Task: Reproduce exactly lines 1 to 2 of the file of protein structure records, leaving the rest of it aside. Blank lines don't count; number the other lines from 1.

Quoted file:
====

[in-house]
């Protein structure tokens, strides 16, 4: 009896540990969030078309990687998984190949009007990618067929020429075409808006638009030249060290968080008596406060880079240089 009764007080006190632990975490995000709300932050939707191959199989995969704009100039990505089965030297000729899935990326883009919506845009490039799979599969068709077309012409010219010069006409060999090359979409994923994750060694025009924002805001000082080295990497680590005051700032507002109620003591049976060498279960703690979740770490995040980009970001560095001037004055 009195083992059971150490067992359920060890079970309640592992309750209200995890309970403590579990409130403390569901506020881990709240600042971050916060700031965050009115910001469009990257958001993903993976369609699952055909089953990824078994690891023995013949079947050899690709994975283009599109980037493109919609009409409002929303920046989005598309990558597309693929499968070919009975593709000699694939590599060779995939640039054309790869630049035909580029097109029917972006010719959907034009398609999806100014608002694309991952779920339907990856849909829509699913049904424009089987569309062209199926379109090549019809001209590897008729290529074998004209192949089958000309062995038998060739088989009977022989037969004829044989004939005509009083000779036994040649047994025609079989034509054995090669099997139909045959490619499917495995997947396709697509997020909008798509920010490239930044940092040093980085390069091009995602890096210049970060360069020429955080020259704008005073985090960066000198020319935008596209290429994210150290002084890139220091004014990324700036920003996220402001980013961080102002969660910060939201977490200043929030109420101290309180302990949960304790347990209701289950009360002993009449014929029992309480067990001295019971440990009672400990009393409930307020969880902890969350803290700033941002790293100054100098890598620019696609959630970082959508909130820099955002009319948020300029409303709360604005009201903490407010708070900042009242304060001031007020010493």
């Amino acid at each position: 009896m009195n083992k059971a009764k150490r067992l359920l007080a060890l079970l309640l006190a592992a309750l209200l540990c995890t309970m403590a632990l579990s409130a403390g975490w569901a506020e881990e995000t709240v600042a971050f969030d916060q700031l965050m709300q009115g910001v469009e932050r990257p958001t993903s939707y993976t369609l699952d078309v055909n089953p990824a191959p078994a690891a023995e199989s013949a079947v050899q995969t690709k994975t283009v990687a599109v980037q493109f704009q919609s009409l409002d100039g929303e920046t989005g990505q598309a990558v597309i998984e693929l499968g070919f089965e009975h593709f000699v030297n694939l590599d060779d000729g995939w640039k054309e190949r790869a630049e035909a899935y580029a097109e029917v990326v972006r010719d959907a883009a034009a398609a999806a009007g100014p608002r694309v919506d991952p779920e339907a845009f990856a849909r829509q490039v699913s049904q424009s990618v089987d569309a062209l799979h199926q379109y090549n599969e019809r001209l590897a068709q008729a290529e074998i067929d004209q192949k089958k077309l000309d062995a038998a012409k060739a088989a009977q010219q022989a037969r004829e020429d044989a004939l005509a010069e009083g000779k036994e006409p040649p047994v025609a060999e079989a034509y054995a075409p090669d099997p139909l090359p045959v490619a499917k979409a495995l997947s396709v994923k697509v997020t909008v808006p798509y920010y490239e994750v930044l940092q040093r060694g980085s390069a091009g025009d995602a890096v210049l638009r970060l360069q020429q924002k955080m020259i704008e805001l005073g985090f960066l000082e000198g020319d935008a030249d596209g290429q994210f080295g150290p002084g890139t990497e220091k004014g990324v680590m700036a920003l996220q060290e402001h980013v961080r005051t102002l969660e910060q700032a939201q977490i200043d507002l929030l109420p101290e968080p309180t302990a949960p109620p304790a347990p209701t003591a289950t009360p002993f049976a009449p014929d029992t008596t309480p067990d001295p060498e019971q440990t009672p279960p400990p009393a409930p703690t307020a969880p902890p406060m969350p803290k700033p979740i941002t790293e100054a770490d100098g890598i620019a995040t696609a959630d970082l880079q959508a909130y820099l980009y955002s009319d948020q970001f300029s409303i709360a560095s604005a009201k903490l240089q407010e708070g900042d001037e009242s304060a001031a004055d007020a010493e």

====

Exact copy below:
[in-house]
């Protein structure tokens, strides 16, 4: 009896540990969030078309990687998984190949009007990618067929020429075409808006638009030249060290968080008596406060880079240089 009764007080006190632990975490995000709300932050939707191959199989995969704009100039990505089965030297000729899935990326883009919506845009490039799979599969068709077309012409010219010069006409060999090359979409994923994750060694025009924002805001000082080295990497680590005051700032507002109620003591049976060498279960703690979740770490995040980009970001560095001037004055 009195083992059971150490067992359920060890079970309640592992309750209200995890309970403590579990409130403390569901506020881990709240600042971050916060700031965050009115910001469009990257958001993903993976369609699952055909089953990824078994690891023995013949079947050899690709994975283009599109980037493109919609009409409002929303920046989005598309990558597309693929499968070919009975593709000699694939590599060779995939640039054309790869630049035909580029097109029917972006010719959907034009398609999806100014608002694309991952779920339907990856849909829509699913049904424009089987569309062209199926379109090549019809001209590897008729290529074998004209192949089958000309062995038998060739088989009977022989037969004829044989004939005509009083000779036994040649047994025609079989034509054995090669099997139909045959490619499917495995997947396709697509997020909008798509920010490239930044940092040093980085390069091009995602890096210049970060360069020429955080020259704008005073985090960066000198020319935008596209290429994210150290002084890139220091004014990324700036920003996220402001980013961080102002969660910060939201977490200043929030109420101290309180302990949960304790347990209701289950009360002993009449014929029992309480067990001295019971440990009672400990009393409930307020969880902890969350803290700033941002790293100054100098890598620019696609959630970082959508909130820099955002009319948020300029409303709360604005009201903490407010708070900042009242304060001031007020010493």